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GlobeTec Const., LLC v. Custom Screening & Crushing, Inc.

Florida Court of Appeal, Third District

December 28, 2011

GLOBETEC CONSTRUCTION, LLC, Appellant,
v.
CUSTOM SCREENING & CRUSHING, INC., Custom Crushing & Materials, Inc., Appellees.

Rehearing Denied Jan. 27, 2012.

Erik W. Scharf and Wayne R. Atkins, Coconut Creek,; Victor M. Diaz, Jr., Miami, for appellant.

Roy D. Wasson, Miami, and Annabel C. Majewski; Raul E. Garcia, Jr., Miami, for appellees.

Before WELLS, C.J., and SUAREZ and FERNANDEZ, JJ.

Page 803

SUAREZ, J.

GlobeTec Construction, LLC, (" GlobeTec" ), a Florida limited liability corporation, appeals from an order denying its motion to compel arbitration based on an arbitration agreement to which its adversary in this litigation, Custom Screening and Crushing, Inc., and Custom Crushing and Material, Inc. (collectively " Custom" ), is not a party. Under basic contractual principles, no agreement can bind a non-signatory, and for this reason we affirm the trial court's denial. However, by the same token, where there is no contract between the parties there can be no suit for fraudulent inducement, and accordingly we remand this case with instructions to dismiss the underlying cause of action.

The predicate in this cause of action is a mining contract between two foreign companies, GlobeTec Panama, S.A. (" Panama" ), and Minas y Agregados (" Minas" ). A conflict in operations arose, and the companies are currently in arbitration in Panama per the terms of the contract. However, in an unusual twist, those companies are not the parties before this Court. Rather, Appellant in this case is GlobeTec, which formed Panama, and Appellee is Custom, whose CEO formed Minas.[1]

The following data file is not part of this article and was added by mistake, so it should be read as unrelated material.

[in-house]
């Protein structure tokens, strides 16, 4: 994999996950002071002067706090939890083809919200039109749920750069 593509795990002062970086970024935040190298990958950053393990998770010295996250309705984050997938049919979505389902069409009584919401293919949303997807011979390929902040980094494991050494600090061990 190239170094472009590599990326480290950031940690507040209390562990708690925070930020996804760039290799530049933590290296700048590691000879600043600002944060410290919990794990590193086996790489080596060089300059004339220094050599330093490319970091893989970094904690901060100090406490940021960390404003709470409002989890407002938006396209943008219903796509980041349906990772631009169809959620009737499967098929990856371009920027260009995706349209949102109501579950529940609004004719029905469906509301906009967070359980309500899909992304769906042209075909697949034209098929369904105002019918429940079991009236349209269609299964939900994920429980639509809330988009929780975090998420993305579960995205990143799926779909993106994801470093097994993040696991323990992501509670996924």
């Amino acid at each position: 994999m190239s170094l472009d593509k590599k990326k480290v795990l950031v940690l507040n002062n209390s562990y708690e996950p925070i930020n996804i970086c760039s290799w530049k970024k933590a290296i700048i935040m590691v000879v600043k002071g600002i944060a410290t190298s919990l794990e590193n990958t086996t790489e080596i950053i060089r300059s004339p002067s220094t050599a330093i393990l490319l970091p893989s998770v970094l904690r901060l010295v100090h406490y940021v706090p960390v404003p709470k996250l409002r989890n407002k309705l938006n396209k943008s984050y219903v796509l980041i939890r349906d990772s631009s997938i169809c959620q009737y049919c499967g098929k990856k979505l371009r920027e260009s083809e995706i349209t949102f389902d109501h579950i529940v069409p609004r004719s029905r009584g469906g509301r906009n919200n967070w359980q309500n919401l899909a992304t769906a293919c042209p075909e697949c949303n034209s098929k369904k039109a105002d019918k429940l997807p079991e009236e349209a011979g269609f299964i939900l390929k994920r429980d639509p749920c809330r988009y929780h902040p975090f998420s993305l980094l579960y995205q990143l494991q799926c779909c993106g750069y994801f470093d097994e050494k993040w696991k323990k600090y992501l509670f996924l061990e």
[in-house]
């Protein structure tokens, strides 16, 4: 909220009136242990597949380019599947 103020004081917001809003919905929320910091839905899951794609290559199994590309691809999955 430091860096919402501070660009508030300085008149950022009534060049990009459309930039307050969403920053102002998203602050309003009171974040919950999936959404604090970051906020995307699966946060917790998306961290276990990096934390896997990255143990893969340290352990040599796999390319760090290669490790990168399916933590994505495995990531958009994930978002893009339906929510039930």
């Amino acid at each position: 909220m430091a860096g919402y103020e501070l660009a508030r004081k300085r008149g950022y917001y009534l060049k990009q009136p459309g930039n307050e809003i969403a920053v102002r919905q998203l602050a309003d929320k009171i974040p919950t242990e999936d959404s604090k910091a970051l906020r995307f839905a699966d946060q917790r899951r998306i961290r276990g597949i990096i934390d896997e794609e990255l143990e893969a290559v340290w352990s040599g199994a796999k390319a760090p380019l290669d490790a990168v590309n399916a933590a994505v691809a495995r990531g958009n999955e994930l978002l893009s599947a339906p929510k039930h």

Custom, while openly acknowledging that it is not a signatory to the contract between Panama and Minas, brought suit against GlobeTec for fraud in the inducement of the same contract. In response, GlobeTec moved to enforce the contract's arbitration clause. The trial court denied the motion, noting that Custom was not a party to the contract and therefore could not be compelled to arbitrate by its terms. GlobeTec now appeals.

Despite GlobeTec's creative attempts at persuasion, an arbitration agreement of the kind at issue here cannot be enforced against a non-party. E.g., Lopez v. Atlas One Fin. Group, LLC,27 So.3d 164, 166 (Fla. 3d DCA 2010). It is axiomatic that GlobeTec, a non-signatory to the agreement, cannot compel Custom to arbitration, for Custom, also non-signatory, did not agree to the arbitration agreement. However, by the same reasoning, Custom's cause of action for fraud in the inducement must fail. In an action for fraud in the inducement, the plaintiff must show that the fraudulent act induced the formation of contract between the parties. See, e.g., Lou Bachrodt Chevrolet, Inc. v. Savage,570 So.2d 306 (Fla. 4th DCA 1990) (providing that elements of fraud in inducement include representation of material fact that is knowingly false and intentionally made to induce the other party to do an act from which he suffers damage); Phillips Chem. Co. v. Morgan,440 So.2d 1292, 1296 n. 7 (Fla. 3d DCA 1983) (quoting from fn.16 in Excel Handbag Co. v. Edison Brothers Stores, Inc.,630 F.2d 379 (5th Cir.1980) holding that to rescind a contract on the grounds that it ...


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